On the transition to an “elected” government, Crispin observes the junta’s reluctance and suggests that “anti-monarchy elements remain bent on undermining the royal institution…” may be a “reason” for further “election” delays. at a still uncertain juncture of the succession.

He reckons that there are 1,000 lese majeste complaints “still under police investigation…”. That’s a whole lot of anti-monarchists and a whole lot of justification for ongoing military repression.

For the moment, the junta and the king remain joined as Siamese twins in neo-feudal repression.





Junta learning from China

31 10 2017

Over the years, there have been efforts to suggest that various Thai leaders in politics and the economy have turned to China in part for reasons of ethnic loyalty. Certainly, several Thai leaders have been of Chinese extraction and some Sino-Thai tycoons at CP and the Bangkok Bank (to name just two) have been early and long active in “giving back.”

But what does this mean in practice, especially when China’s economic rise has been noticeable for decades and its political sway has been increasing for some time? And, consider that almost all of Thailand’s wealthiest, including the dead king, were Sino-Thai. Chineseness has seldom been a hot political issue since Phibun’s time and a period when the OSS/CIA were worried about the “overseas Chinese” as a “fifth column” for Chinese communism.

The most recent effort we can recall was by Sondhi Limthongkul, in some accounts claimed to be China-born and the son of a Kuomintang general. Back in the days when the People’s Alliance for Democracy – dominated by Sino-Thais of the Bangkok middle class – declared that they too were loyal to the nation (and the monarchy).

When we look at the current military dictatorship, for some time shunned by the U.S. and by some major countries in Europe, the draw of China became important. While on a well-worn path, where China was already a major trading partner, the significance of China rose substantially for the regime as it sought to arm and boost the economy. But one of the attractions does seem to be, as one academic has it, mutual authoritarianism.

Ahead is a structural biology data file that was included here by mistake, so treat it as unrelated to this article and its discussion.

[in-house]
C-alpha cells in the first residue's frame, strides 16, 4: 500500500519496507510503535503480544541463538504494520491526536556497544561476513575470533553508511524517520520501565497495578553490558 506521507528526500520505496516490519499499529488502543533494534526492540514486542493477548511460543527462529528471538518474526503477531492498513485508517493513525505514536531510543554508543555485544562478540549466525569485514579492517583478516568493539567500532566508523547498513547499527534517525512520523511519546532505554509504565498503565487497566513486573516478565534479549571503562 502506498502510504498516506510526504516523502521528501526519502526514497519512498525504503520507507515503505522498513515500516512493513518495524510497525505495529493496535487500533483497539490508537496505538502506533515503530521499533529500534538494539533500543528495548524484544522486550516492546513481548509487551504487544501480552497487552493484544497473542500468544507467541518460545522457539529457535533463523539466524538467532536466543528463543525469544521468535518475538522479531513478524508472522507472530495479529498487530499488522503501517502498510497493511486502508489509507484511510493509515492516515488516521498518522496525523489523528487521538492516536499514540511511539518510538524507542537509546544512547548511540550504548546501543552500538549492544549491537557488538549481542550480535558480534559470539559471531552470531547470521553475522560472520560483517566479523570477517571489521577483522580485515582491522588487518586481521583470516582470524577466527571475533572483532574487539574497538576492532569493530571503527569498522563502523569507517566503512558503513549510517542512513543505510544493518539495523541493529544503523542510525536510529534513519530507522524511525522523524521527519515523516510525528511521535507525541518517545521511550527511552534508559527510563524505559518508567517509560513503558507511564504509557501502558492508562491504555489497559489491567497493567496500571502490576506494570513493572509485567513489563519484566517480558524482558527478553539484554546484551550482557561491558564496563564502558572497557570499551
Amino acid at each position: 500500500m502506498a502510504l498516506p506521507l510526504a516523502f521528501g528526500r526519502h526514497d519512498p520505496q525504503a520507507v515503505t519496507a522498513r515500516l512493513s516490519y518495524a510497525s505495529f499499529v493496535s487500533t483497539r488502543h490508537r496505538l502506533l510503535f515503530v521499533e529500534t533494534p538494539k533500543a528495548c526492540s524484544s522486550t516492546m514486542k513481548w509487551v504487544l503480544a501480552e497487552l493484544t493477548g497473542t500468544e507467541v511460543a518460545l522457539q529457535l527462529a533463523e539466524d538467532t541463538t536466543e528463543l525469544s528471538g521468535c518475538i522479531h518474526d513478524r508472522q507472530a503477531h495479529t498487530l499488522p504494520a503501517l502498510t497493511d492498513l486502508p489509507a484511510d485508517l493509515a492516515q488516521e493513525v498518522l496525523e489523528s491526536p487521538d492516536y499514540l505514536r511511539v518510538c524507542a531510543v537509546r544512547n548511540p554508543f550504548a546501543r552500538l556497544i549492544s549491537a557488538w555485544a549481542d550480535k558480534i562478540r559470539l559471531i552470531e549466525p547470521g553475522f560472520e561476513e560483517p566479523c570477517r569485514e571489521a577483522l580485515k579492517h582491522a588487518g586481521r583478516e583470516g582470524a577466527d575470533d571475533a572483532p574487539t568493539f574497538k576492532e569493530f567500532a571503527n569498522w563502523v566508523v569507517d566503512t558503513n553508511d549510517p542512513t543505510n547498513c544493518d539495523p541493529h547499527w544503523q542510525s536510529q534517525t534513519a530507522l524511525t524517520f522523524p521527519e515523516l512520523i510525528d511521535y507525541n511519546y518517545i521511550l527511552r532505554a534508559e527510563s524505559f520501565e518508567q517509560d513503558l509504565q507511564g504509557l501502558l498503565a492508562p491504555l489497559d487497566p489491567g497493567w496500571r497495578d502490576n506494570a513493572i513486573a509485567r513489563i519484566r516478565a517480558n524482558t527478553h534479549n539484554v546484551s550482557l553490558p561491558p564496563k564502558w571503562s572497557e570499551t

But we don’t think we have ever seen such an enthusiastic embrace as that provided by the junta’s 4th generation Sino-Thai Wissanu Krea-ngam in an interview with the official Xinhua news agency on the day the 19th National Congress of the Communist Party of China concluded.

Speaking of the amendment to the CPC Constitution that made “Xi Jinping Thought on Socialism with Chinese Characteristics for a New Era a new component of the party’s guide for action,” Wissanu was enthusiastic, declaring:

Xi’s thought makes “Chinese characteristics” more prominent, the Thai deputy prime minister said.

He praised China for being very good at accomplishing its goals efficiently as can be proved by the anti-corruption campaign that started five years ago.

He said he believes that the new goals set at the 19th CPC National Congress will be accomplished as before.

“The Chinese set long-term goals and ask people to do it together. That is something we can learn from, as we are also working on a 20-year national strategy to guide the development of Thailand,” Wissanu said.

“It is just magical that we have consistent policies or strategies as China put forward the Belt and Road Initiative. We have Thailand 4.0 and ASEAN … has ASEAN Connectivity,” Wissanu said, adding that China and Thailand can still find a lot of aspects to cooperate in the future.

Maybe he’s just noticing economic opportunities? But those have been evident for decades. Wissanu seems attracted by the Chinese model of marrying authoritarianism with markets. That seems pretty close to the junta’s aims.

 





On using funerals

26 10 2017